We pass the commercial ships. Their names are Spanish, beautiful, to adore the names of their women and clasp with them the sanctity of holy grace with names like, “La Madre Del Mar” or, “The Mother of The Sea.” I imagine the boats named, “Mi Vida,” which means, “My Life,” or “Mi Reina,” which is, “My Queen.” I understand the relation to such names because, after all, she is the sea; she is the mother of all, the ocean, and to me; she is the breath of our world.

Heading out to the deep, my crew is made up my most precious. They are my loved ones. My crew is my strength. They are the ones which give me hope and promise. They are my loves of ll kind, both intimate and otherwise. They are everything to me. Literally, everything.

On the way out, the bait is packed away. The rods are stored and all is secured. We are moving towards the end of the canal now. Soon, the throttles will open to a deep roar, which burns the diesel, and takes us beyond the inlet, beyond the lobster pots, and beyond the other pleasure crafts where nothing is man-made, nothing is interrupted by structure. In fact, nothing is interrupted at all.
Out here in the ocean, nothing is tainted or molested. Out here, all else is ashore. But here, I find myself at peace.

I envision myself behind the wheel of my ship. I think of the crew behind me. I think about the land and how it disappears in the distance. In fact, everything disappears, including my concerns.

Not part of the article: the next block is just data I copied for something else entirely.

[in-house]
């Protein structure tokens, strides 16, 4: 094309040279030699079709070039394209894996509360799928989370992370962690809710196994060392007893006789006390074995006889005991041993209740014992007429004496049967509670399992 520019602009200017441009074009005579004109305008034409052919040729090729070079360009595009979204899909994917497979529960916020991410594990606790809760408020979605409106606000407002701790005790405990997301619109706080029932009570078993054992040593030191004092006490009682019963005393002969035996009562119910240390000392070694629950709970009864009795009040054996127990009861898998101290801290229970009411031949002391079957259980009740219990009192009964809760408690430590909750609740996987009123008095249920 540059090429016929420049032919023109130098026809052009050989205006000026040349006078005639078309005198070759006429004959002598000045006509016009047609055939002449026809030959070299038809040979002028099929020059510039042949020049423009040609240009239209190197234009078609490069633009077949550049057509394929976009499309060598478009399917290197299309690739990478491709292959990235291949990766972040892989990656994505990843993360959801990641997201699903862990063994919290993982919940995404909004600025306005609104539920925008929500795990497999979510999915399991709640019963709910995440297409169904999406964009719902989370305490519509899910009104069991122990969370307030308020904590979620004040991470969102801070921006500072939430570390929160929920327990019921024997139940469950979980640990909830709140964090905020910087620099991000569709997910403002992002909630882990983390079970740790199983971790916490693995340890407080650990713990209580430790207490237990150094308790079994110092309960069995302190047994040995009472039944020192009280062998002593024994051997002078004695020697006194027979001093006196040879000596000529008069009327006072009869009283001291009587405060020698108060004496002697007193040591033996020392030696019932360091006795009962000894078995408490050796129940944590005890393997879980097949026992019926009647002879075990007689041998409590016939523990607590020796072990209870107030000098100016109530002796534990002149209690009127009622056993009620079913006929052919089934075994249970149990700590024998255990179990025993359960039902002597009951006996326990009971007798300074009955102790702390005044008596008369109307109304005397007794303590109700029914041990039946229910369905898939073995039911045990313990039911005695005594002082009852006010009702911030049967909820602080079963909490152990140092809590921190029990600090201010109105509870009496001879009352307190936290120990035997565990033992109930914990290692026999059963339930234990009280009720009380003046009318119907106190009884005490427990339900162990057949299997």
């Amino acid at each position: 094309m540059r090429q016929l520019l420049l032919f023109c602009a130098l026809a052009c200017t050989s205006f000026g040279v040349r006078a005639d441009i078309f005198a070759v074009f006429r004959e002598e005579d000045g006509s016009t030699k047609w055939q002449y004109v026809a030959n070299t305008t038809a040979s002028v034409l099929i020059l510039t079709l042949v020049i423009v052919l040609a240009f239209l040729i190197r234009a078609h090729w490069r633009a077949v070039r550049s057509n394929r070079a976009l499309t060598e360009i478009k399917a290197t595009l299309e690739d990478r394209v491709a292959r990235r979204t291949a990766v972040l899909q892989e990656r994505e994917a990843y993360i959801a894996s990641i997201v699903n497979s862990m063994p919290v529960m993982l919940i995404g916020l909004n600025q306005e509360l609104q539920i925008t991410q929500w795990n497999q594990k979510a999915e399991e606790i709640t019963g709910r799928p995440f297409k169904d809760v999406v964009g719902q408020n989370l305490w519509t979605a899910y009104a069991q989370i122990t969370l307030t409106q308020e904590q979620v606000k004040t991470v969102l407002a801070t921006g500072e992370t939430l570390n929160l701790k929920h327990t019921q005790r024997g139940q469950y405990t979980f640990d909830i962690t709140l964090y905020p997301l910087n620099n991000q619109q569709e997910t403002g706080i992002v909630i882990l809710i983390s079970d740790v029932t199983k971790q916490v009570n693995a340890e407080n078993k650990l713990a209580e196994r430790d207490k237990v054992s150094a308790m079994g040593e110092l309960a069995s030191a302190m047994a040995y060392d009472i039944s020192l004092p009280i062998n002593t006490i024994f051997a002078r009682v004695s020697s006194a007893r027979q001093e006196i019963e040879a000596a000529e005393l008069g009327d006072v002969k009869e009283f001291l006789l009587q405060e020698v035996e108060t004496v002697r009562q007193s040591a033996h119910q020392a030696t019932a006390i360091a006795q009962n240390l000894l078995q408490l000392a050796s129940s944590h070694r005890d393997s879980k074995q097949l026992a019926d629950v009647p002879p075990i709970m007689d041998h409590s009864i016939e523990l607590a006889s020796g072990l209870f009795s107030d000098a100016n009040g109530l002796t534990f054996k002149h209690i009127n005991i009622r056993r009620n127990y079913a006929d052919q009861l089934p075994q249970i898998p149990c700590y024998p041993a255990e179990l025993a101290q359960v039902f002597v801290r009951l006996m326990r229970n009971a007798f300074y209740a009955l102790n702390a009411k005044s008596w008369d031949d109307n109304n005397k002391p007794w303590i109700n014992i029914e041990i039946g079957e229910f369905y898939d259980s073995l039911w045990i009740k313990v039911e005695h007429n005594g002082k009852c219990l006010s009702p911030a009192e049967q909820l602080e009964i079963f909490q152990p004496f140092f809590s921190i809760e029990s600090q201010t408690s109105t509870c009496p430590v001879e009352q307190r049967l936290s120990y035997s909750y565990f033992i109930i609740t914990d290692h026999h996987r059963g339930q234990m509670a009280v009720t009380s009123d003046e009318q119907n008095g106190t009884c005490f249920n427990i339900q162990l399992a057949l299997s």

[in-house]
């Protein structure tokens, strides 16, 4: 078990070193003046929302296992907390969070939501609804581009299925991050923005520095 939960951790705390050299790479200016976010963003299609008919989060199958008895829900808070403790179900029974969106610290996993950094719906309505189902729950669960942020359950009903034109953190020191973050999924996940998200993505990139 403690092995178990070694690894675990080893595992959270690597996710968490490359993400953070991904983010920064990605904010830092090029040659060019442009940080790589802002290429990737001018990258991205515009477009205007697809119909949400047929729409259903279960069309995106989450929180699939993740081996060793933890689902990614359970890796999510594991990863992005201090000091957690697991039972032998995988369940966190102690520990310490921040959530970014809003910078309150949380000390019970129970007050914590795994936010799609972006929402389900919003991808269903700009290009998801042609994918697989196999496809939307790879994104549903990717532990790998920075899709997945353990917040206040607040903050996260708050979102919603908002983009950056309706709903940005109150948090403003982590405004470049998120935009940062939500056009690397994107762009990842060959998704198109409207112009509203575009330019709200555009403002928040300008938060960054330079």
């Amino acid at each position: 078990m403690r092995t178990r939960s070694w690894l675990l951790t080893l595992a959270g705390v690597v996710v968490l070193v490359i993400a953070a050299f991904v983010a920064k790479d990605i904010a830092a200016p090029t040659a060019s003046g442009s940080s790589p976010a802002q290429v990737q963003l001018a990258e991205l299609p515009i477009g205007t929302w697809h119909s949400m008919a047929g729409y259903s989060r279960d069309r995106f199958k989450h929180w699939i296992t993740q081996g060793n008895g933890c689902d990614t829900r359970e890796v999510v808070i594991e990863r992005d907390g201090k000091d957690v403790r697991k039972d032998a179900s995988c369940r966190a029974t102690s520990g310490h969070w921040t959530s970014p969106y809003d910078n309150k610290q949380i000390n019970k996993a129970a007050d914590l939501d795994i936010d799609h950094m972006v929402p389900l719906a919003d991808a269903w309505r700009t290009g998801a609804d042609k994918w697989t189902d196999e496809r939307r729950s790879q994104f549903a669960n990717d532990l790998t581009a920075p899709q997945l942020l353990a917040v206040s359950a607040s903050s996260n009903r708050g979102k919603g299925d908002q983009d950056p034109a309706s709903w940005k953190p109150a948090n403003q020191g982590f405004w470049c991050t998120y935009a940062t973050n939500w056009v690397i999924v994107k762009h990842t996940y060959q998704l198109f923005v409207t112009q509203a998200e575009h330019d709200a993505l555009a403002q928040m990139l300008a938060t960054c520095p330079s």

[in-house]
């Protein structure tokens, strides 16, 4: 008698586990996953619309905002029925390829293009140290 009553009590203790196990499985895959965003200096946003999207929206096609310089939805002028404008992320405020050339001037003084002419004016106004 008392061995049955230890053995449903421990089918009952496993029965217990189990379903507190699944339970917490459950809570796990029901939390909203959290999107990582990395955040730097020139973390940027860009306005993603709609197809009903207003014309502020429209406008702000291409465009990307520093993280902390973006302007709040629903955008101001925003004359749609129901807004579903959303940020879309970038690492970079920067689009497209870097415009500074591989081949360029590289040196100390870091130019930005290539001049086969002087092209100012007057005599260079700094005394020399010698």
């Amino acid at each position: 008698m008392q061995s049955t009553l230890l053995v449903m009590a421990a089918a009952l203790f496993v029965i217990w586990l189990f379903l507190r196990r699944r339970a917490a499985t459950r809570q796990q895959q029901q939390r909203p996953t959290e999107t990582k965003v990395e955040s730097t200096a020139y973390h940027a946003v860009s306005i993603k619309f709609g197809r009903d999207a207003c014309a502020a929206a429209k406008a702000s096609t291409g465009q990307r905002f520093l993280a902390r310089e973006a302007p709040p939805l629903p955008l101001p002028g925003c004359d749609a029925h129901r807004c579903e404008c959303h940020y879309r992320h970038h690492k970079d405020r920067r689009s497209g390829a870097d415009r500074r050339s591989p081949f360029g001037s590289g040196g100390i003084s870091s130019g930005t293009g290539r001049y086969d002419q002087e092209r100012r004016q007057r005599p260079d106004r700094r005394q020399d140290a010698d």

I dream of this. I dream of overnight trips and fishing for the deep swords. I’ve fished the overnights before. I’ve fished the overnights for tuna. I’ve also fished an overnight for shark a few times. My largest catch to the boat was a 200lb Dusky shark.
My best tuna trip was a slow one at first. We saw nothing until first light. This is when we began the troll.
We trolled beside a pod of dolphin because the tuna swim below them.
It was a hit.
We caught over 700 lbs of yellowfin in less than 45 minutes.

There is no place like this to me. There is no place like the ocean, away from the world.
In comparison to her; and by her, I mean the ocean; by her, I mean the almighty mother, Mi Madre Tierra, My Mother Earth, or el Madre de toda la creación, the Mother of all creation; compared to her, we are so infinitely small, which is beautiful to me because of all I give, she gives me more. She gives me everything: the sea, my dreams, the tranquil thoughts of blue water beneath a clear blue sky and the astounding greatness of a full moon shining down in the ripples of the midnight current.

I think of this because this is a symbol of all that I am and all that I hope to be. I think of this because out here, beyond the manmade sculptures and technology; out here beyond the reach of social media, I am free to be free.

I’ve always felt this way about her. The ocean, I mean I have always loved the ocean and the smell of the salty mist. My best memories are of her. My biggest dreams are here; and thus, at the hour of my last and final moment; I will dream of me here, aboard my vessel and heading out to sea.

Please, Dear God, do not ever put me in the ground. Set me adrift in the warmth of your outgoing current. Let me float away in her tides, the Mother, the waves, and let her rock me to sleep; her child, her one and only, her love